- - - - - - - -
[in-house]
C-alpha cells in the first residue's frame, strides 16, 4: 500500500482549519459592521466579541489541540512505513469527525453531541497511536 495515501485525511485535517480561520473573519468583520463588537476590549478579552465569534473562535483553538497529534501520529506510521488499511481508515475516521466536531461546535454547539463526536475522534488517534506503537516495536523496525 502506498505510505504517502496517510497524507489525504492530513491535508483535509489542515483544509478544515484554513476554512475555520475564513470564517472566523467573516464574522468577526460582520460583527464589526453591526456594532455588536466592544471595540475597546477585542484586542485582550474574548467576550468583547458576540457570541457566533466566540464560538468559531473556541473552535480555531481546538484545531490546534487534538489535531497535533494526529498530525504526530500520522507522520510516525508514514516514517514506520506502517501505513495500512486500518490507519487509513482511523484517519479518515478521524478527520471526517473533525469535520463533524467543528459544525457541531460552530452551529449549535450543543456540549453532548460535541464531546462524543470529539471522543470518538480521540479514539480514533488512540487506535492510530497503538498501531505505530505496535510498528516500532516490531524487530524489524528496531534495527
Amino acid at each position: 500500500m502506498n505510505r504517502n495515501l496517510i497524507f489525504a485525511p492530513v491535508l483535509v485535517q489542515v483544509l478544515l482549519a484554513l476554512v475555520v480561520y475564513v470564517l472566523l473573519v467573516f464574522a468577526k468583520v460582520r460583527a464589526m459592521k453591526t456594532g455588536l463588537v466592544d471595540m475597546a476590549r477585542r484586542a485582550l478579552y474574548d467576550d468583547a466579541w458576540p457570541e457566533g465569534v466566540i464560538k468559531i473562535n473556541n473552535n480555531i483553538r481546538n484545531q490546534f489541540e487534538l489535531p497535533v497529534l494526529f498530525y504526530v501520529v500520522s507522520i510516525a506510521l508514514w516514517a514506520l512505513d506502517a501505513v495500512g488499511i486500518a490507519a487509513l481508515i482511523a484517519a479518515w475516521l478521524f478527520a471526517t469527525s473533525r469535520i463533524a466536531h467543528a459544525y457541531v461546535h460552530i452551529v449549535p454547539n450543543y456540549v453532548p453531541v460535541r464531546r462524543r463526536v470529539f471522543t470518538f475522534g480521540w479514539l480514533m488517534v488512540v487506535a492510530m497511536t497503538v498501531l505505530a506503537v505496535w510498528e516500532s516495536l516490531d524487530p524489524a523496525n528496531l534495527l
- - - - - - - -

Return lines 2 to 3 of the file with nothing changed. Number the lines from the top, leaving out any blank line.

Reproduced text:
C-alpha cells in the first residue's frame, strides 16, 4: 500500500482549519459592521466579541489541540512505513469527525453531541497511536 495515501485525511485535517480561520473573519468583520463588537476590549478579552465569534473562535483553538497529534501520529506510521488499511481508515475516521466536531461546535454547539463526536475522534488517534506503537516495536523496525 502506498505510505504517502496517510497524507489525504492530513491535508483535509489542515483544509478544515484554513476554512475555520475564513470564517472566523467573516464574522468577526460582520460583527464589526453591526456594532455588536466592544471595540475597546477585542484586542485582550474574548467576550468583547458576540457570541457566533466566540464560538468559531473556541473552535480555531481546538484545531490546534487534538489535531497535533494526529498530525504526530500520522507522520510516525508514514516514517514506520506502517501505513495500512486500518490507519487509513482511523484517519479518515478521524478527520471526517473533525469535520463533524467543528459544525457541531460552530452551529449549535450543543456540549453532548460535541464531546462524543470529539471522543470518538480521540479514539480514533488512540487506535492510530497503538498501531505505530505496535510498528516500532516490531524487530524489524528496531534495527
Amino acid at each position: 500500500m502506498n505510505r504517502n495515501l496517510i497524507f489525504a485525511p492530513v491535508l483535509v485535517q489542515v483544509l478544515l482549519a484554513l476554512v475555520v480561520y475564513v470564517l472566523l473573519v467573516f464574522a468577526k468583520v460582520r460583527a464589526m459592521k453591526t456594532g455588536l463588537v466592544d471595540m475597546a476590549r477585542r484586542a485582550l478579552y474574548d467576550d468583547a466579541w458576540p457570541e457566533g465569534v466566540i464560538k468559531i473562535n473556541n473552535n480555531i483553538r481546538n484545531q490546534f489541540e487534538l489535531p497535533v497529534l494526529f498530525y504526530v501520529v500520522s507522520i510516525a506510521l508514514w516514517a514506520l512505513d506502517a501505513v495500512g488499511i486500518a490507519a487509513l481508515i482511523a484517519a479518515w475516521l478521524f478527520a471526517t469527525s473533525r469535520i463533524a466536531h467543528a459544525y457541531v461546535h460552530i452551529v449549535p454547539n450543543y456540549v453532548p453531541v460535541r464531546r462524543r463526536v470529539f471522543t470518538f475522534g480521540w479514539l480514533m488517534v488512540v487506535a492510530m497511536t497503538v498501531l505505530a506503537v505496535w510498528e516500532s516495536l516490531d524487530p524489524a523496525n528496531l534495527l